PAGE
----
Influence and power are very closely related. Power is the ability to exercise control over other people, things, or events. Influence involves persuasion or giving the recipient more latitude. The leader’s relationship to power is positional (holding a position), personal (earned), individual (personal or position), or corporate (a group). The church’s relationship to power is episcopal, presbyterian, or congregational. The church polity determines whether a person or group of people holds the power and whether the structure is centralized (top-down) or decentralized (inward-outward). Scripture is not specific, so the church must determine which structure works better for them. The goal of the leader’s influence should be the spiritual transformation of the entire congregation. The power to accomplish that comes from the Holy Spirit.

A Followed Leader

This chapter looks at the leader’s supporters. Leadership requires followers, whether it is a governing board, a staff, or laypeople. A follower’s success depends on their ability and willingness to follow. Some followers will respond quickly, some eventually, some very slowly, and some never will. Therefore, it is important that a leader knows how to handle follower opposition.

A Situational Leader

This chapter looks at the leader’s context. A leader can be a very successful in one context, and experience ongoing struggles in another. For this reason, it is important to identify what type of context best aligns with a particular style of leadership. Knowing yourself as a leader, knowing your leadership context, comparing yourself as a leader with the ministry context, and making necessary adjustments, are four way to increase effectiveness. If struggles continue, then the leader can try to adjust his or her leadership, adjust the context, or he or she may choose to leave that ministry opportunity.

A Directional Leader

This chapter looks at the leader’s task. The God-given direction of the church is to fill the Great Commission. It is the leader’s responsibility to direct the people with that goal in mind. The leader should train the followers and the church to discover their ministry mission and vision.

Application to Ministry

The definition and characteristics of Christian leadership has helped me to identify who I am, and clarify the task ahead. As defined in the book, a Christian leader is to protect, teach, and lead his or her followers in such a way that the church is spiritually healthy and obedient to Christ’s Great Commission. A Christian leader is a servant with the credibility and capacity to influence people in a particular context to pursue their God-given direction.

The area I see the most applicable to my ministry is concerning the leader and church’s context. Knowing my doctrinal beliefs, core ministry values, style of leadership, capabilities, theology and philosophy of ministry, and ideal ministry circumstances will help me to lead in the most effective way, in a ministry that fits my God-given design. It has also helped me to recognize areas that need attention and which ones which might cause continual stress.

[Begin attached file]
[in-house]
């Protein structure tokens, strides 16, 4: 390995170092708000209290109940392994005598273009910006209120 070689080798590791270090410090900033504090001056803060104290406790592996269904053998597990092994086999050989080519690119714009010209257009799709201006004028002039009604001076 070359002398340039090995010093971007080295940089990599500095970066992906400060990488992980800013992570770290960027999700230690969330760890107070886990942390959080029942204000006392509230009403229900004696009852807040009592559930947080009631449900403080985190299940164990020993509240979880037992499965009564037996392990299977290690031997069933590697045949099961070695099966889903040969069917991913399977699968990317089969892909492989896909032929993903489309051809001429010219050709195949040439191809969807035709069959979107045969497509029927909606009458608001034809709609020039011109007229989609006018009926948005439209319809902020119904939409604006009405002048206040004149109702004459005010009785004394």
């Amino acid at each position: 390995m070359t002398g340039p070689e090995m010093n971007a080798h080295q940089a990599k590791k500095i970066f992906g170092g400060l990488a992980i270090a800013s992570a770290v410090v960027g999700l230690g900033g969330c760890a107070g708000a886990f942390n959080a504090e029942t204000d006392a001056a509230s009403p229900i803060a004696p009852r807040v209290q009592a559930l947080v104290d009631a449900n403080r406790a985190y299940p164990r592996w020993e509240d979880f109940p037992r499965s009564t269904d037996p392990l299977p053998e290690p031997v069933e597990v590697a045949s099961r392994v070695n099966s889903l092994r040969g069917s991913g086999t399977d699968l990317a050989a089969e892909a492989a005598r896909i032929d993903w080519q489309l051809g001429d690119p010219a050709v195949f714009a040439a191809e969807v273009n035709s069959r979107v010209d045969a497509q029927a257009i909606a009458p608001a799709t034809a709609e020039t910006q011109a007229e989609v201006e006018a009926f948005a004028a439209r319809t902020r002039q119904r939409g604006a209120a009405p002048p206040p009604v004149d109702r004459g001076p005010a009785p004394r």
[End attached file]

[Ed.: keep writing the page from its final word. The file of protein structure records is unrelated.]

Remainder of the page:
Another area is the leader’s task. To set the proper direction, I need to create a personal ministry mission and vision statement. My motto will be, “I must be committed to the fulfilling of His Great Commission while following His Great Commandments (Matt. 28:18-20; Matt. 22:37-39). If that is true in my life then it will be contagious to those around me. I can only imagine the witness that would have on a community to see the body of Christ working together to accomplish that goal. May God be glorified by my life, and what I lead others to do!

Critique

I do think Malphurs met his two-fold purpose for writing the book. His first goal was to define Christian leaders and leadership based on Scripture and research of leadership over the last two centuries. The second goal was to force others to define their terms and develop their concepts of a leader and leadership.

Though I did not answer all the questions at the end of each chapter, as I read them, it helped me to reflect back on the main points and personalize the application. Appendix C was very different from the others, but it was so true. I agree that the church views the leader’s primary task to be pastoral care. Malphurs adequately points out that it is one of his responsibilities, but leading is his primary focus. The combination of Appendix F (Spiritual Gifts Inventory), Appendix K (Relational Skills Inventory, Appendix L (Task Skills Inventory), Appendix M (Leadership Style Inventory), and Appendix Q (Ideal Ministry Circumstances Audit), helped me to clarify what area of ministry aligns best with my design.

Conclusion

This book had a lot of valuable information that has helped me to identify and evaluate many areas concerning my past, present, and future Christian leadership. It will serve as a useful resource for years to come.